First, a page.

be liable to be stayed. Discretionary jurisdiction can be exercised under
Section 25 of the Code and the only consideration which is relevant is
expediency for ends of justice which would in this case would include
factors such as which will be which is the place where most of the
evidence is available, convenience of the parties and witnesses, which
one of the two places is more convenient to access and attend and so on.
Decision: Departure from ordinary rule under Section 10 is not warranted
by the facts of the present case. Therefore, suit at Delhi was transferred to
the Court at Nashik.
C. Aspi Jal And Anr v. Khushroo Rustom Dadyburjor19

Bench: Two judge bench

Facts of the case: The plaintiffs were owners of the building of which the
defendant had occupied one of its flats as tenants. The plaintiff filed 3
18 (2004) 6 SCC 756
19 (2013) 4 SCC 333

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suits. First suit: suit for eviction from the tenanted premises against the
defendant before the Small Causes Court on the ground of bona fide
requirement

for

self-occupation

and

acquisition

of

alternate

accommodation by the defendant. Second Suit: another suit before Small


Causes Court for eviction of the defendant on the ground of non-user for
several years before the institution of the suit. Third Suit: during the
pendency of the above two suits, filed another suit for eviction of the
defendant on the ground of non-user for a continuous period of not less
than six months immediately prior to the institution of the suit. Application
filed for stay of hearing of the third suit till final disposal of the first and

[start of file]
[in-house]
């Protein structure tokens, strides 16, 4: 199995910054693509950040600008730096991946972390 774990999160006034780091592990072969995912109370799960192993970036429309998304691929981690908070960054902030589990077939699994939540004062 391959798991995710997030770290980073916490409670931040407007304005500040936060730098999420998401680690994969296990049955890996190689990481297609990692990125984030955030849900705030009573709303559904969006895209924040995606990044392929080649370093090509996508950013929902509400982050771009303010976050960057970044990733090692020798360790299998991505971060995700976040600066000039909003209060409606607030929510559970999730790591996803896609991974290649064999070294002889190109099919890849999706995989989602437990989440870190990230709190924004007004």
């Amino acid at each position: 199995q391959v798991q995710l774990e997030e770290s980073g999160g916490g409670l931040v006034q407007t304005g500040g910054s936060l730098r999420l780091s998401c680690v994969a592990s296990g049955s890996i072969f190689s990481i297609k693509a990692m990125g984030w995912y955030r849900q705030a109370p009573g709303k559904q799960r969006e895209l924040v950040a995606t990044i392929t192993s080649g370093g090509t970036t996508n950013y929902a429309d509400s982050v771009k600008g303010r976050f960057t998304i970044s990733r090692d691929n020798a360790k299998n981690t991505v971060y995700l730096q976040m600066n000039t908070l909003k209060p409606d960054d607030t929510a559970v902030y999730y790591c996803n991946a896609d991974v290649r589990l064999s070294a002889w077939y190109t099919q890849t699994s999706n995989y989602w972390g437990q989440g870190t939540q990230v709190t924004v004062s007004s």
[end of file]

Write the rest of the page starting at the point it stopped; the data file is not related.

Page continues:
second suits was accepted by trial court. The legal counsel on behalf of
appellants filed a Special leave petition at the Supreme Court stating that
matter in issue in the third suit is substantially different than the first two
suits.
Point of Law: In the case, many matters in issue were common,
including the issue as to whether the plaintiffs are entitled to recovery of
possession of the suit premises, but for application of Section 10 of the
Code, the entire subject-matter of the two suits must be the same. This
provision did not apply where few of the matters in issue are common and
will apply only when the entire subject matter in controversy is same. In
other words, the matter provision of Section 10 of the Code was not
attracted in the facts and circumstances of the case.
Decision: Leave was granted and parties were given the liberty to make
a prayer before the trial court if all suits could be heard together.

D. National Institute of Mental Health and Neuro Sciences v. C.


Parameshwara20
Bench: Two judge bench
20 AIR 2005 SC 242

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Facts of the case: Respondent charged with misappropriation of drugs


by his employer (the appellant). Director of Institute issued a show cause
notice stating that he was satisfied with the enquiry conducted by the
officer and opportunity was to be given to respondent for a hearing. Reply
was submitted however he was removed from service. Aggrieved
respondent moved labour court which held that he should be reinstated.
Appellant filed a writ petition. Respondent sought stay of suit till disposal
of writ petition which was dismissed by City Civil Judge, Bangalore.
Respondent then filed a Civil Revision Petition which was opposed by the
Appellant on the ground of non-applicability of Section 10 CPC to the facts
of the present case. The High Court stayed the said civil suit and directed
expeditious disposal of the writ petition filed by the appellant within three
months; that in the event of the High Court failing to dispose of the said